- Software name: appdown
- Software type: Microsoft Framwork
- size: 858MB
IV.In booths between these houses, the gamblers, standing round a board with numbered holes, were watching the ball as it slowly spun round, hit the edge, seemed to hesitate, and at last fell into one of the cups. Four-anna pieces, ten-rupee notesanything will serve as a stake for the Hindoo ruffian in a starched shirt-front, low waistcoat and white tie, above the dhouti that hangs over his bare legs; or for the half-tipsy soldier and sailor,[Pg 28] the cautious Parsee who rarely puts down a stake, or the ragged coolie who has come to tempt fortune with his last silver bit.
I don't suppose it matters in the least whether they are stupidWe found rooms, but were guarded during the night by soldiers, who walked up and down the landing, because there were officers also staying at the hotel. Their regular footfall prevented us from sleeping a wink, but with the help of some fibs and Netherland cigars we induced them to let us go out, and we went to a sort of smith in a kind of garage160 to repair the motor-car. We turned up our sleeves and, assisted by the smith's technical directions, succeeded in putting the broken spring together, using stout steel clamps and screws.
"And what do you want to write about?"Shortly afterwards I met a Netherland Red Cross motor-car. The male nurses, who had met me already on former occasions during the war, recognised me, rushed up to me, and forced me to come with them to the car. Here they tried to explain with a torrential flow of words that I exposed myself to the greatest danger by coming here, as nearly all the soldiers were drunk, shot at every civilian, and so on.
"Last night a shooting affray took place. There is no evidence that the inhabitants of the towns had any arms in their houses, nor is there evidence that the people took part in the shooting; on the contrary, it seems that the soldiers were under the influence of alcohol, and began to shoot in a senseless fear of a hostile attack.Beyond these ruins, at the end of a long avenue bordered with tamarind trees, beyond an artificial lake, is the tomb of Shah Alam. A wide marble court; to the right a mosque with three ranks of columns; above, a massive roof crowned with a[Pg 56] bulbous dome, flanked by fragile minarets. The fountain for ablutions in the midst of the court is surmounted by a marble slab supported on slender columns. To the left, under the shade of a large tree, is the mausoleum of marble, yellow with age, looking like amber, the panels pierced with patterns of freer design than goldsmith's work.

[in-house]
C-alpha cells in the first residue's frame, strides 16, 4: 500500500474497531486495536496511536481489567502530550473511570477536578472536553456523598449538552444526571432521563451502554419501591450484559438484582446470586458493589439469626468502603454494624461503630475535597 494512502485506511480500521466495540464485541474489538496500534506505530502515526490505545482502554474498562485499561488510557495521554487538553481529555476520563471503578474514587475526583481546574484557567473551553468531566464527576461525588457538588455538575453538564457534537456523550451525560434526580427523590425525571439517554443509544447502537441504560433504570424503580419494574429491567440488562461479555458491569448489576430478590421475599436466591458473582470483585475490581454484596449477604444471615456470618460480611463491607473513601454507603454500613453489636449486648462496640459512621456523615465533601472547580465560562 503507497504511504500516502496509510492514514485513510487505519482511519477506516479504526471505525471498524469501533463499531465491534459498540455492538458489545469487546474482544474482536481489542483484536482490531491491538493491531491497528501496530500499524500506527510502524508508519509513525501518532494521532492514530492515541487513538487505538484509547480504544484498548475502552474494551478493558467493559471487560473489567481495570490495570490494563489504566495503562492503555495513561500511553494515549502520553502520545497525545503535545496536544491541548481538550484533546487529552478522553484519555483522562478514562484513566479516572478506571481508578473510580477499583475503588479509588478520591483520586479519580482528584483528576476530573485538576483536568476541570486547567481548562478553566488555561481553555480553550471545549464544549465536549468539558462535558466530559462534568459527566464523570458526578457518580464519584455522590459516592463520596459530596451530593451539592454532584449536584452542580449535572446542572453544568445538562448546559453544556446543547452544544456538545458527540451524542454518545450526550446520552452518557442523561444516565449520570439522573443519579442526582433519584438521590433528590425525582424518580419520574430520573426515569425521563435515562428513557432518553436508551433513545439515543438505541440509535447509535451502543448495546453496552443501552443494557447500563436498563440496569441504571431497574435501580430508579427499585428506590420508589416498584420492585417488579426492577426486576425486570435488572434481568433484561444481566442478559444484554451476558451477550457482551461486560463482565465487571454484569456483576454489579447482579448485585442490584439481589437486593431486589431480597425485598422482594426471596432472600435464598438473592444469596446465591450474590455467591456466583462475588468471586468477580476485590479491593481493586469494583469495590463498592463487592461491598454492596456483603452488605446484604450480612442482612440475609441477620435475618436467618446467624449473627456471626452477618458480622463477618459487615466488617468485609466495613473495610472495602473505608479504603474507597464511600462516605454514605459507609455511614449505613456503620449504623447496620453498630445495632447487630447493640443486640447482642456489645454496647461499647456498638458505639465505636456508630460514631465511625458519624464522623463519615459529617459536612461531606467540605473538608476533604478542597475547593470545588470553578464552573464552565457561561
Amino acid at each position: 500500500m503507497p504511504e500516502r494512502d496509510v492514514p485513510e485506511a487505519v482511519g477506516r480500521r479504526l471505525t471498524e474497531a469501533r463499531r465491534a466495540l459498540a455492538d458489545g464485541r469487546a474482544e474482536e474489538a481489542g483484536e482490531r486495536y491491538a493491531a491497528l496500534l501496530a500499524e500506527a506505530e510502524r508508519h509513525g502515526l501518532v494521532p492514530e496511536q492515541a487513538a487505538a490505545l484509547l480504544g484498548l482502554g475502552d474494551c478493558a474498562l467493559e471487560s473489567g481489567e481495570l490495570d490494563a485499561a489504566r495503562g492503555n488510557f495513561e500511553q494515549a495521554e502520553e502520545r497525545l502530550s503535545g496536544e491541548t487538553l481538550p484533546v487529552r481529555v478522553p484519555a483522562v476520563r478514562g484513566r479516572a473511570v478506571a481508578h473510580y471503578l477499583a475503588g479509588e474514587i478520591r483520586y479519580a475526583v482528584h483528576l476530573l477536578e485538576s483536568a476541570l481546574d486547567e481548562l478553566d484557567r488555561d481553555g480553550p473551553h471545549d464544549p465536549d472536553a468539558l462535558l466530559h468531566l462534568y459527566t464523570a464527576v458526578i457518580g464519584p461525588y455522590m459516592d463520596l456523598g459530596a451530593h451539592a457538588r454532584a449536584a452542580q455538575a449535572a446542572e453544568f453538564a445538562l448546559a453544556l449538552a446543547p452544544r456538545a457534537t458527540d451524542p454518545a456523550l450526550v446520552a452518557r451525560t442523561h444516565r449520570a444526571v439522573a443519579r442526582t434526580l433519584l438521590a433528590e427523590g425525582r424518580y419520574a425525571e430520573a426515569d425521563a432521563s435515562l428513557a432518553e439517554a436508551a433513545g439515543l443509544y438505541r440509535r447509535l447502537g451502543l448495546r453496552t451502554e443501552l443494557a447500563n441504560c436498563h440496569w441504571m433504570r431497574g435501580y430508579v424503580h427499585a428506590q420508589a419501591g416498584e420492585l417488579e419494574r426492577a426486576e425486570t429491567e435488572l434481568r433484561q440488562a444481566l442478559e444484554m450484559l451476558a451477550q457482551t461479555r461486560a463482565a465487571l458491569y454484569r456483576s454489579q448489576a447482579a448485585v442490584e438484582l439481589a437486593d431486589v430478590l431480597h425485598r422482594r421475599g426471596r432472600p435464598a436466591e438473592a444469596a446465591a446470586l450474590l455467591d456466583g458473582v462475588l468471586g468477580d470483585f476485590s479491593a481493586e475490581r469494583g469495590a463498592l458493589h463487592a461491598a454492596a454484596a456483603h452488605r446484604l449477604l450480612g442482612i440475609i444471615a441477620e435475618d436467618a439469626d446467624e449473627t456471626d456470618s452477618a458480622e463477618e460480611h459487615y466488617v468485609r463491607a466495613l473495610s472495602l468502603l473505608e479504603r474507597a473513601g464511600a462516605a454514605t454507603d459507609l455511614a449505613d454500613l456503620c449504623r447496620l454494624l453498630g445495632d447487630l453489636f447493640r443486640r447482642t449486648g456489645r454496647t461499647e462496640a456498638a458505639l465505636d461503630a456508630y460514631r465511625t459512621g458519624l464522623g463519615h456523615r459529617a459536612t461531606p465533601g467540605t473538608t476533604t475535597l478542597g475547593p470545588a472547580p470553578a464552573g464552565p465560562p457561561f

Yet the generosity and kindness of her heart, and the number of victims she saved, outweighed, though without effacing, the disorders of her earlier life,  during the latter part of which, as the wife of a Catholic, royalist prince, whose love she returned and to whose opinions she was converted, she deeply regretted the errors of Notre Dame de Thermidor.This was the creed professed by the great scientific school of antiquity, and this was its way of protesting against the contempt of physics which prevailed among the Stoics!
to smile, but I assure you his jokes are no laughing matter.Two facts are made clear by Mr. Mokveld's book, if, indeed, the world has ever doubted them. The first is that the German authorities, believing their victory to be beyond question, deliberately sanctioned a campaign of frightfulness. They did not imagine that they would ever be held to account. They wished to terrorise their opponents by showing them what resistance involved. The atrocities were not the blunders of drink-sodden reservists, but the result of the theories of half-witted military pedants. The second is that the invading armies were as nervous as a hysterical woman. Those would-be conquerors of the world were frightened by their own shadows. A shot fired by accident from a German rifle led to tales of attacks by Belgian francs-tireurs and then to indiscriminate murder by way of revenge. Mr. Mokveld examined the legends of treacherous Belgian assaults and the 7 mutilation of the German wounded, and found them in every case wholly baseless. No German had ever seen these things happen, but had only heard of them. When definite details were given, Mr. Mokveld tracked them down and found them false. The Belgian atrocities lacked even that slender justification which belongs to reprisals. They were the work of a drunken and "rattled" soldieryfor fear is apt to make men brutaldeliberately encouraged by the authorities, who for this purpose relaxed the bonds of military discipline. When the battle of the Marne changed the complexion of affairs, these authorities grew scared and repudiated the policy, but Belgium remains a witness of what Germany's triumph means for her victims.